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Richard Burton, Rex Harrison and Elizabeth Taylor star in one of the greatest screen spectacles ever made - the story of the Queen of the Nile and her love affairs with Julius Caesar and Mark Antony. The film is distinguished by superb performances from Burton and Harrison nominated for an Oscar, but at its center is Elizabeth Taylor in one of the most glamorous roles of her career. Astounding in scope and grandeur, the picture won Oscars for cinematography, sets and special effects. It's famous moments include moviedom's most flamboyant entrance - Cleopatra's dazzling arrival in Rome. Bolstered by a talented supporting cast and utterly stunning backdrops, here is a truly epic portrayal of the woman who conquered two of Rome's greatest soldiers, affected the course of history, and became synonymous with beguiling beauty - Cleopatra.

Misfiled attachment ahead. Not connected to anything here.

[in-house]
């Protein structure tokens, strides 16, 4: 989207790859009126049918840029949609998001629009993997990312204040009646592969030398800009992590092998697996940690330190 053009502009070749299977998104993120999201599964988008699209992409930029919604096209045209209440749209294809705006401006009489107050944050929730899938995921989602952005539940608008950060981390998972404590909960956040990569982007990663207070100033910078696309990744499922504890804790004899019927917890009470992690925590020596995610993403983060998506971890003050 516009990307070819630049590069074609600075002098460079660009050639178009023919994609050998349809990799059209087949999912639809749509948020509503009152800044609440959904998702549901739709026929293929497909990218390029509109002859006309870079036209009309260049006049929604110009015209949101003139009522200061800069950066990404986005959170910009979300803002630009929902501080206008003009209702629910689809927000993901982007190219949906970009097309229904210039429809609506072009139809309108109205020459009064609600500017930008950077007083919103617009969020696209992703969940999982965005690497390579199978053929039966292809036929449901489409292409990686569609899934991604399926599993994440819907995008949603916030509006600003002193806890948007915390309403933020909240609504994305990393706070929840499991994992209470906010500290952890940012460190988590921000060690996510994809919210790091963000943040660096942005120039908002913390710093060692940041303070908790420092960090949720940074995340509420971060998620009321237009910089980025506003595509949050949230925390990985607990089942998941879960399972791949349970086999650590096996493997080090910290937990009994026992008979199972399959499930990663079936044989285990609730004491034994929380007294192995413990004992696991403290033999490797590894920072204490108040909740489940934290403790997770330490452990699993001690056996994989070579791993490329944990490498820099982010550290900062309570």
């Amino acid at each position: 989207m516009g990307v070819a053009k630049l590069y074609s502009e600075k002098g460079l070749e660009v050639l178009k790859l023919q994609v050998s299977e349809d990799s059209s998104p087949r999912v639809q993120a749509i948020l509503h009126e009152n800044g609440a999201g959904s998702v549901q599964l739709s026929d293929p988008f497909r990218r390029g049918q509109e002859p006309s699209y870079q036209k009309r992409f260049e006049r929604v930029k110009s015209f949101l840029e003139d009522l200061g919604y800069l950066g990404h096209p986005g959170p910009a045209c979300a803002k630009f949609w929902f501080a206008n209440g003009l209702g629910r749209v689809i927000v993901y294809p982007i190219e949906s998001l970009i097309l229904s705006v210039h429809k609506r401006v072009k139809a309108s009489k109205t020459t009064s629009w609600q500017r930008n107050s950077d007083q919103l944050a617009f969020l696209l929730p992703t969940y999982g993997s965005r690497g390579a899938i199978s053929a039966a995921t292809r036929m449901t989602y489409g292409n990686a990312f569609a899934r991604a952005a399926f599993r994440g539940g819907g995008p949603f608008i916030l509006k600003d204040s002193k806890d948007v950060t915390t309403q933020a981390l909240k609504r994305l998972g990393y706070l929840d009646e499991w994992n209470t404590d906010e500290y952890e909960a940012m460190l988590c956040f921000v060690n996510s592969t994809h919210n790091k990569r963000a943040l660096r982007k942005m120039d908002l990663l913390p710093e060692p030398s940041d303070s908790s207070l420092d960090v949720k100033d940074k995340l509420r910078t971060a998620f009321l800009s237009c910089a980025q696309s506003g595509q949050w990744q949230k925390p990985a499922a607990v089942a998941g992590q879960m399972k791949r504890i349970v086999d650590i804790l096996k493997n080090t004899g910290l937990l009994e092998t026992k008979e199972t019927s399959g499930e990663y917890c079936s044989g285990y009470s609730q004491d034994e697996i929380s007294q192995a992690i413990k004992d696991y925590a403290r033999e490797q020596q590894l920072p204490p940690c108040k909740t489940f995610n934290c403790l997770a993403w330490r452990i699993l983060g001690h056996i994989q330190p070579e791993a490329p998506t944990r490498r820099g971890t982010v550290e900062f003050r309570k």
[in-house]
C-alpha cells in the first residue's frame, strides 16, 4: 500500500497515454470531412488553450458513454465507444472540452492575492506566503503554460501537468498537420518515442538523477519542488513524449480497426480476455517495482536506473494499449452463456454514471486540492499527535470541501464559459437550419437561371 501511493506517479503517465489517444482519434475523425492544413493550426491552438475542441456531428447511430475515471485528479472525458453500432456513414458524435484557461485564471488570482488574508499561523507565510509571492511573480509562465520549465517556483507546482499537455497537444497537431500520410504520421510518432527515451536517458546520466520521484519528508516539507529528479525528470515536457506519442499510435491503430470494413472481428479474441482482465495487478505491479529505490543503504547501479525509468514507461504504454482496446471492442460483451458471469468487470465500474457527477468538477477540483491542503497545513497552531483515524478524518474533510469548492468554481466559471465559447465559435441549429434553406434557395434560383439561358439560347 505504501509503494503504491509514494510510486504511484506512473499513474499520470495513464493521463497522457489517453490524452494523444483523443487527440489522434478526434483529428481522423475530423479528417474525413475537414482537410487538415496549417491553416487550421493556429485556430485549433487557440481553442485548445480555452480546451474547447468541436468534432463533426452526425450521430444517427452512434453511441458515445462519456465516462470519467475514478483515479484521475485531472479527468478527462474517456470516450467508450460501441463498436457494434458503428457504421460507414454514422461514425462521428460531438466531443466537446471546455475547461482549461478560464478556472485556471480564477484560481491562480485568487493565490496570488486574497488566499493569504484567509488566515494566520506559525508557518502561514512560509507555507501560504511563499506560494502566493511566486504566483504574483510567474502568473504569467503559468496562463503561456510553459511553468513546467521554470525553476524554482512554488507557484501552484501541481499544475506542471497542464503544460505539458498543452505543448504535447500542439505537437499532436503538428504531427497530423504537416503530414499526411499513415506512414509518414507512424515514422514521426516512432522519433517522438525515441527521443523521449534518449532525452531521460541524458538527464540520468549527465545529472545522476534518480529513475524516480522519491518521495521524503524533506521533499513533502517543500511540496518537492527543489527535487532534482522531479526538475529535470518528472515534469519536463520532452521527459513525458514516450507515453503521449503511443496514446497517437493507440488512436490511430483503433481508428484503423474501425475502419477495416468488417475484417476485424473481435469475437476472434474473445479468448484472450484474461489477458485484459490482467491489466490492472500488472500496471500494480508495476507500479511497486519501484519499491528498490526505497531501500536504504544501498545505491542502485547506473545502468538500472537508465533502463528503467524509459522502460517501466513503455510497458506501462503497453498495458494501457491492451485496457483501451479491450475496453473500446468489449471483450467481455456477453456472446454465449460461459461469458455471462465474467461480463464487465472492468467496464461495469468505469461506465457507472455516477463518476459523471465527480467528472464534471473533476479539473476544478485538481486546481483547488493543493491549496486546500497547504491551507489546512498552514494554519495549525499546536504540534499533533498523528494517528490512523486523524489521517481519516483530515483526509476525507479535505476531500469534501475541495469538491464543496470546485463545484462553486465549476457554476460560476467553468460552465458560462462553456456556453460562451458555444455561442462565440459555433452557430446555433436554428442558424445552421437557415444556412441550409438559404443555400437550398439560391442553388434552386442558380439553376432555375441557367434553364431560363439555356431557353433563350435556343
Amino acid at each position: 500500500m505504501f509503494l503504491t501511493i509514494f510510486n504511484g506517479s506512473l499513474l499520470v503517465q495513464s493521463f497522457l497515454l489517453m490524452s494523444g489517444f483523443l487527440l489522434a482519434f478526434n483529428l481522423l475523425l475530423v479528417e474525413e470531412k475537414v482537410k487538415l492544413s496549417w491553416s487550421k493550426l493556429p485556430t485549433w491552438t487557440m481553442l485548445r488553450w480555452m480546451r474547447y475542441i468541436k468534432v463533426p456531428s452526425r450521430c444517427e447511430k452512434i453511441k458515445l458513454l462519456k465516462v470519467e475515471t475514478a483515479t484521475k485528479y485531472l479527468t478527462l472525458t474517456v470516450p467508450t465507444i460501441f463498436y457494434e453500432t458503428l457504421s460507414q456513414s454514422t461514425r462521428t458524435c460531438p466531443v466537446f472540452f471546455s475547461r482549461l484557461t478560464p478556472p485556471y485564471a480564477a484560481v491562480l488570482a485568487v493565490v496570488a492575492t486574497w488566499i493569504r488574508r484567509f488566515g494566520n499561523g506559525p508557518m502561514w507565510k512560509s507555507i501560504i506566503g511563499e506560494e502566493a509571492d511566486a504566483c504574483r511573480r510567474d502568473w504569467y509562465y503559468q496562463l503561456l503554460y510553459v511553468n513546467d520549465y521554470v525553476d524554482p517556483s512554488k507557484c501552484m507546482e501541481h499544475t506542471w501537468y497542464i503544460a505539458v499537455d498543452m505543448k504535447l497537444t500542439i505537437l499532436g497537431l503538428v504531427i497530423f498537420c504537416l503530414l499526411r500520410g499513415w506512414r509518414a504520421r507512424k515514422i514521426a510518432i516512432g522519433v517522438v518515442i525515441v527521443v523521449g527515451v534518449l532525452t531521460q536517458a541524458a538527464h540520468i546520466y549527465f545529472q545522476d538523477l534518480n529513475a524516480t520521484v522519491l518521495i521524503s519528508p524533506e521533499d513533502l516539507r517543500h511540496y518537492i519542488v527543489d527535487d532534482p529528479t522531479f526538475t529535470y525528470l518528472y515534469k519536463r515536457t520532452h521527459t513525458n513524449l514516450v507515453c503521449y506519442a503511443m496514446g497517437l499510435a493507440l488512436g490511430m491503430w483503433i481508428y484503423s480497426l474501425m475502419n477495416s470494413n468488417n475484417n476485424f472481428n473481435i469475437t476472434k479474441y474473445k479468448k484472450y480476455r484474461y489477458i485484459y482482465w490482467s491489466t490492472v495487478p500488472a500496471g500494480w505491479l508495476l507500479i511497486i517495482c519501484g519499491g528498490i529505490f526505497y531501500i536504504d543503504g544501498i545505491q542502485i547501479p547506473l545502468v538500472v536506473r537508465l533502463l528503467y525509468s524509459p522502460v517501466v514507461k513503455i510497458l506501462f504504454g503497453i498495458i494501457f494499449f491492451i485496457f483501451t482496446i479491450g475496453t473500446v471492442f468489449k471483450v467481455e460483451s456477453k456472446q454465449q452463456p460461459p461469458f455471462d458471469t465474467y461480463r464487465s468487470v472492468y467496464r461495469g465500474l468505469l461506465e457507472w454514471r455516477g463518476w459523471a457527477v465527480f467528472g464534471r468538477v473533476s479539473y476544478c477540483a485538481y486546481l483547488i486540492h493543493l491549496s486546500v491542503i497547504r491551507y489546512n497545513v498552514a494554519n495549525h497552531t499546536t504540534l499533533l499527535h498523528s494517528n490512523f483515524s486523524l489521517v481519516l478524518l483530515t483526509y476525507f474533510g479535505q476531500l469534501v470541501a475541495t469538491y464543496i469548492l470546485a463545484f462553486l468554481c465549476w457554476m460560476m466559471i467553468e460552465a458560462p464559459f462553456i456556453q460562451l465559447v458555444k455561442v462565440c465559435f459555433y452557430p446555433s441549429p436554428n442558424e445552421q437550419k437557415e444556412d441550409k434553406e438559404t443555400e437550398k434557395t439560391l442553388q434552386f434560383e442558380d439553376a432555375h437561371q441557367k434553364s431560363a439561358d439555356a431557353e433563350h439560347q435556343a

This 1963 extravaganza, directed by Joseph L. Mankiewicz, is certainly an epic historical drama with all the elements: elaborate sets, intricate costuming, name actors, a factual basis, and an overlong script just over four hours. But the acting is well performed and the backdrops are lush, making this a film worth seeing. Elizabeth Taylor is Cleopatra, the Egyptian queen who seduces Julius Caesar Rex Harrison in a political move to hold onto her empire. When Caesar is killed in the Roman Senate, Cleopatra looks to Marc Antony Richard Burton for his support, practically enslaving him with her wiles. Taylor is dramatic in her role, at times overly serious, but stunning nonetheless as the woman described as "well versed in the natural sciences and mathematics. She speaks seven languages proficiently. Were she not a woman one would consider her to be an intellectual." While the film does seem to drag at moments, it deserves the four Oscars it won for cinematography, art direction-set direction, costumes, and special effects. Don't confuse this Cleopatra with the 1934 version directed by Cecil B. DeMille and starring Claudette Colbert. --Jenny Brown